I'm new to game development in some phases and I want to understand everything I do (at least most of it) so I've started developing in MonoGames framework (XNA) and I saw a function like this.

rocket.angle = System.Math.Atan2(rocket.rocketdirection.X , -rocket.rocketdirection.Y);

I didn't understand this function (I was following a tutorial) and dove deeper into understanding sin, cos and tan. Now I have some understanding over it but one thing is unclear to me.

enter image description here

This was shown to me in a way to show how you calculate sin, cos and tan and I didn't understand it.

  • Why is the circle represented as 1,1 and -1,-1?
  • And why is Y = sin and X = cos?
  • And through this tan = cos/sin?

Can somebody explain this picture in a better way, in a way that is relatively easy to understand?

  • 5
    \$\begingroup\$ This is not a game development question. You should ask this on math.stackexchange.com \$\endgroup\$ Commented Feb 12, 2017 at 20:41
  • \$\begingroup\$ Is there a way to transfer this question ? \$\endgroup\$
    – Bojje
    Commented Feb 12, 2017 at 21:13
  • 4
    \$\begingroup\$ @StephaneHockenhull I believe that math people would get too much carried away and make the answer to this overly complicated. I think here it's better to have an answer from a game dev perspective. \$\endgroup\$
    – Vaillancourt
    Commented Feb 13, 2017 at 2:14
  • 1
    \$\begingroup\$ The short answer is "convention" ;) Unless otherwise specified, we generally agree to measure angles in the xy plane by going counter-clockwise from the positive x axis. If we had a different convention, say we wanted to measure clockwise from the positive y axis (like a clock) then we'd say x = sin(angle) and y = cos(theta) (and in fact, sometimes in gamedev that's exactly what we'll do, if we need an angle to start from a different axis for a particular scenario) \$\endgroup\$
    – DMGregory
    Commented Feb 13, 2017 at 4:39
  • \$\begingroup\$ You use atan2 incorrectly, the parameters are in y, x order. \$\endgroup\$
    – Bálint
    Commented Feb 13, 2017 at 8:52

2 Answers 2


I will try to answer briefly.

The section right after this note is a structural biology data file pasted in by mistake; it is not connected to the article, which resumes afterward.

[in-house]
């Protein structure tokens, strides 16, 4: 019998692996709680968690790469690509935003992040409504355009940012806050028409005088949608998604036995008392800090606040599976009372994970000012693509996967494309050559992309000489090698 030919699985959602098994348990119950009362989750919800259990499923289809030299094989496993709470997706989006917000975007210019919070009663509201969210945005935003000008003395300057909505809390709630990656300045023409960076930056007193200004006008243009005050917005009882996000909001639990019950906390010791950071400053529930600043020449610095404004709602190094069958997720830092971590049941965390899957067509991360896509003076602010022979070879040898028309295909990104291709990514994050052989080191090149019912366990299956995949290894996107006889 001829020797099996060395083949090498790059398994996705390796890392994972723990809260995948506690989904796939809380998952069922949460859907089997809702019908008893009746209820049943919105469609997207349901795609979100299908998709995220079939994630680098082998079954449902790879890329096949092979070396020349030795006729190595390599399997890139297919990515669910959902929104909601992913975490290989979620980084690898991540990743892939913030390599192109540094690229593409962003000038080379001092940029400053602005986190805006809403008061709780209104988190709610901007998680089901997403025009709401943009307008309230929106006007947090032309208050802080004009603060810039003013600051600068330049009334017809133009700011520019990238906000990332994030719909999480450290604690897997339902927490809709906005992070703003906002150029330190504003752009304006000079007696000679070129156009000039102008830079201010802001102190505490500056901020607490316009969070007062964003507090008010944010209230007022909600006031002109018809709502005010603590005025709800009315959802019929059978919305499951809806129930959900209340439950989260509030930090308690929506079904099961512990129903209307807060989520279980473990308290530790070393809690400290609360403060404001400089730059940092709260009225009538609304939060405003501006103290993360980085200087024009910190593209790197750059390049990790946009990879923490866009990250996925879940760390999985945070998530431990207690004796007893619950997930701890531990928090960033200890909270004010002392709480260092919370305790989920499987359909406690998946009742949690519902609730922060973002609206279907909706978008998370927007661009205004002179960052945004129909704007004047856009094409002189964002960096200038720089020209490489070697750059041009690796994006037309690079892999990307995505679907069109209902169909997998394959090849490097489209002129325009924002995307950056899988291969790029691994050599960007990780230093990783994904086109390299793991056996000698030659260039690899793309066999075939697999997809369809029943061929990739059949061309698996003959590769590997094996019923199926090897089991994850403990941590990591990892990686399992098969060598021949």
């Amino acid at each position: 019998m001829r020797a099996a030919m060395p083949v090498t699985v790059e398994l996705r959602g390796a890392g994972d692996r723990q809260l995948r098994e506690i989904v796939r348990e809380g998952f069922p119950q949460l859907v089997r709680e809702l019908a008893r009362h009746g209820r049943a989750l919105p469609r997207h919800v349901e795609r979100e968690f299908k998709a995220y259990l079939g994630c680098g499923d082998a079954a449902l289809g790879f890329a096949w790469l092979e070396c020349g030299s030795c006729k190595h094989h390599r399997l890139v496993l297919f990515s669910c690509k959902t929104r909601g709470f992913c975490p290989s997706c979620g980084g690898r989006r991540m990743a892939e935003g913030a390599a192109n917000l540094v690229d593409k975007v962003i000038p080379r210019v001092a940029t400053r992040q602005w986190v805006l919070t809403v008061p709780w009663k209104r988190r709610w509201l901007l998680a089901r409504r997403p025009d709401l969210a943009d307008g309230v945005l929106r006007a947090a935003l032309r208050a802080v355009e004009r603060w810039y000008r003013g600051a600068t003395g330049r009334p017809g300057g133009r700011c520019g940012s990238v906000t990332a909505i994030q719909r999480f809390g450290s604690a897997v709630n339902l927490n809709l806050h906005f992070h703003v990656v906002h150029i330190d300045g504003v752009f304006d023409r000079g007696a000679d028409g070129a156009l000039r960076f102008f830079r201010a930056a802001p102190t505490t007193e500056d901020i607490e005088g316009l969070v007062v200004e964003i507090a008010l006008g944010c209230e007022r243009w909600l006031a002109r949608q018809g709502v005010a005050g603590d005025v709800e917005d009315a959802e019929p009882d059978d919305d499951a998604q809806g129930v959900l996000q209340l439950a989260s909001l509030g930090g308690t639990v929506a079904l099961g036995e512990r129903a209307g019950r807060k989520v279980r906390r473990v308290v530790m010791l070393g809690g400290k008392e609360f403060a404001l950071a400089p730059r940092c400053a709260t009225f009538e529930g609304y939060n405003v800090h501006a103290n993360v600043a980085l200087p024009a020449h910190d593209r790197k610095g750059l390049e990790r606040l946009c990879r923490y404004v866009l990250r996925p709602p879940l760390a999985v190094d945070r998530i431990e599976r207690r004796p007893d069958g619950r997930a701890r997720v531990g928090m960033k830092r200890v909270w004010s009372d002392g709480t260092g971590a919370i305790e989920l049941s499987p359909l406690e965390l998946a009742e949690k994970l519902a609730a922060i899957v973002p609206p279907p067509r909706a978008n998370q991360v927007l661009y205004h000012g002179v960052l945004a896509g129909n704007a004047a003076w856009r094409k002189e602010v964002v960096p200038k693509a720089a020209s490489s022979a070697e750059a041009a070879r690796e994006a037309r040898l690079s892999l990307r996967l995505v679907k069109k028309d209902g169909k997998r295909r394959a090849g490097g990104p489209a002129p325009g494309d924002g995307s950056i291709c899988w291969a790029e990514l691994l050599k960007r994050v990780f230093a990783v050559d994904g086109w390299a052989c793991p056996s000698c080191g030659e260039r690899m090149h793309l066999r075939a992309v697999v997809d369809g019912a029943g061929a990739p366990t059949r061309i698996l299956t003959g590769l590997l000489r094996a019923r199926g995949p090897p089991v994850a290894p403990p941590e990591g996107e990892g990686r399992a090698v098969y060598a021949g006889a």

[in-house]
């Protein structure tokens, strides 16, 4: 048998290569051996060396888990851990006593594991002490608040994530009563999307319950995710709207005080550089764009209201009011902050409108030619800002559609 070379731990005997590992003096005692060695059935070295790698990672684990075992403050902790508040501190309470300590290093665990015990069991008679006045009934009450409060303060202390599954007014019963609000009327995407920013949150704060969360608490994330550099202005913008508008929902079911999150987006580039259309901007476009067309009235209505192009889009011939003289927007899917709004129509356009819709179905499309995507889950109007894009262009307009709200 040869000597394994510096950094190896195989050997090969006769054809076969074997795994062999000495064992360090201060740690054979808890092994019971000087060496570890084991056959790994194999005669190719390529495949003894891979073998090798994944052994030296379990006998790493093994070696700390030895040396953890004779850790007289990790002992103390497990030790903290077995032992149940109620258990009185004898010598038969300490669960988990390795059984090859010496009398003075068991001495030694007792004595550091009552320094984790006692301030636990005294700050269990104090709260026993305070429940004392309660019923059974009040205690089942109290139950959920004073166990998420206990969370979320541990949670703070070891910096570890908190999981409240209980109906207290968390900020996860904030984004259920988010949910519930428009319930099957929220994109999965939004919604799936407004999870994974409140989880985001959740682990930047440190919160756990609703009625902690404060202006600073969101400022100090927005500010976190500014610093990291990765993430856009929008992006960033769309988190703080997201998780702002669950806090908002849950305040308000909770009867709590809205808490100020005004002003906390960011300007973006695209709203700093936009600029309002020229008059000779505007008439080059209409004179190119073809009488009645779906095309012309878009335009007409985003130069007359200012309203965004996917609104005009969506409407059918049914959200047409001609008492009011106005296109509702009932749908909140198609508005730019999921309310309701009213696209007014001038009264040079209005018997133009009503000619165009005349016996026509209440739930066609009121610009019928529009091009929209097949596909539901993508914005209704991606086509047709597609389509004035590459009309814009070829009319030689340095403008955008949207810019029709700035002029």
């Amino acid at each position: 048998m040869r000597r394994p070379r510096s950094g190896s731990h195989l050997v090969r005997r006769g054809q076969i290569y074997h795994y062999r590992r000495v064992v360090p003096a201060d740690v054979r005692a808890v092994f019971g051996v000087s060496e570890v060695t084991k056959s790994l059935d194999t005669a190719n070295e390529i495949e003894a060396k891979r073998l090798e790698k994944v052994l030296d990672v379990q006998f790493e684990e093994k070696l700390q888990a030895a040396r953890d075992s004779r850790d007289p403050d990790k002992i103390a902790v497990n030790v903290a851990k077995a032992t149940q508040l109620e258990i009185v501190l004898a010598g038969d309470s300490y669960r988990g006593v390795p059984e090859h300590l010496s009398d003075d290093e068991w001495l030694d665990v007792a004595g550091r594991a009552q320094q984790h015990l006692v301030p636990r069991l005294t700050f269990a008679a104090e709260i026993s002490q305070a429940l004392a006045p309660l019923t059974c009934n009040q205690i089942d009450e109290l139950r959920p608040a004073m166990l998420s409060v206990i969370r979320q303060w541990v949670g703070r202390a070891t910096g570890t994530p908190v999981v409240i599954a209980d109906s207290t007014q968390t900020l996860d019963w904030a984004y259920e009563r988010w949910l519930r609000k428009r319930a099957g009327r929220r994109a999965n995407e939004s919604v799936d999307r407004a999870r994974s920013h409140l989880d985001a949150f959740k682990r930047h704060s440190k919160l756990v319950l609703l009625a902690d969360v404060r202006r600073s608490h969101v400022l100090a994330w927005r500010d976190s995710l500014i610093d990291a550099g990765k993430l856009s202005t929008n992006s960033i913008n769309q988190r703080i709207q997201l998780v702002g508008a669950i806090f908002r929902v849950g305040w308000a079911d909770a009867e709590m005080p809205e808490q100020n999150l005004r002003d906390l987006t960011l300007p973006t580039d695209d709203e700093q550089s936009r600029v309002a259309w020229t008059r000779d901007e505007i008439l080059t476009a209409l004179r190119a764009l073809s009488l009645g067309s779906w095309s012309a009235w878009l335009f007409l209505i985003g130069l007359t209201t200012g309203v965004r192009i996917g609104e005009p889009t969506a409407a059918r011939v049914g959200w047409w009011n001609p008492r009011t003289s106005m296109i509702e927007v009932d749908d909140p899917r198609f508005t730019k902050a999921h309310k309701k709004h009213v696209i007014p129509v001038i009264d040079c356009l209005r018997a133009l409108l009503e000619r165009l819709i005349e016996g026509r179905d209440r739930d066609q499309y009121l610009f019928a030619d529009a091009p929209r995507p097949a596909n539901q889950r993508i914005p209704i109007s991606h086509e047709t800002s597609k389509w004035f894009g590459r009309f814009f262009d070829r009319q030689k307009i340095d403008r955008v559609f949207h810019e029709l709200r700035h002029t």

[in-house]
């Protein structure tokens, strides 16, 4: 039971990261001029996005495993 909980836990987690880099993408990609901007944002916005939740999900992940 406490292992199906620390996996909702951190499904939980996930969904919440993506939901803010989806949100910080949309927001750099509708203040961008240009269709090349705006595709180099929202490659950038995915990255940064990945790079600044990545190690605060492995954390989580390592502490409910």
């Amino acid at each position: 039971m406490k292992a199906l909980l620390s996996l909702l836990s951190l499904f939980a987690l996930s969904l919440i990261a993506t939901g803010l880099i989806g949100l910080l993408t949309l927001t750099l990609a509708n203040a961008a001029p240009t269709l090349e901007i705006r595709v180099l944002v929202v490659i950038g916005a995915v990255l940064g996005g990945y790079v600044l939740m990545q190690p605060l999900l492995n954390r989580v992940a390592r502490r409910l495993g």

1. Why is the circle represented as 1,1 and -1,1?

This thing is usually called Unit Circle, because its radius equals to 1. How it is relative to trigonometry you're trying to solve? Let's see.

  1. Why is Y = sin and X = cos?

Well, let's look at the picture I've made five minutes ago (sorry, it's not the best my work). http://prnt.sc/e7we2d

You can mention at the picture the point B with coordinates \$X, Y\$ and the constructed triangle \$ABC\$. First of all, this is the right triangle. So we can continue our mind work.

The definition of sine states: \$sin(φ)\$ is the ratio of the length of the opposite to angle \$φ\$ side and the length of the hypotenuse. For our example \$sin(\angle BAC) = \frac{BC}{AB}\$ because \$BC\$ is opposite to \$\angle BAC\$ and \$AB\$ is simply hypotenuse.

As you can see,

a) \$BC\$ equates to \$y\$.

b) \$AB\$ equals to 1 (because it is a Unit Circle and \$AB\$ is a radius).

c) \$\frac{BC}{AB} = \frac{y}{1} = y\$, so \$sin(\angle BAC) = y\$.

The same logic easily can be applied for cos but this time we will talk not about opposite side to the angle, but adjacent side. In other words, \$cos(φ)\$ is a ratio of the length of the adjacent to angle \$φ\$ side to the length of the hypotenuse.

In the same way we see that \$cos(\angle BAC) = \frac{AC}{AB} = \frac{x}{1} = x\$.

  1. How we can see that \$tan = \frac{sin}{cos}\$?

Well, it is the easiest part. The \$tan(φ)\$ of the angle \$φ\$ is the ratio of the length of the opposite to the angle \$φ\$ side and the length of the adjacent to the angle \$φ\$ side.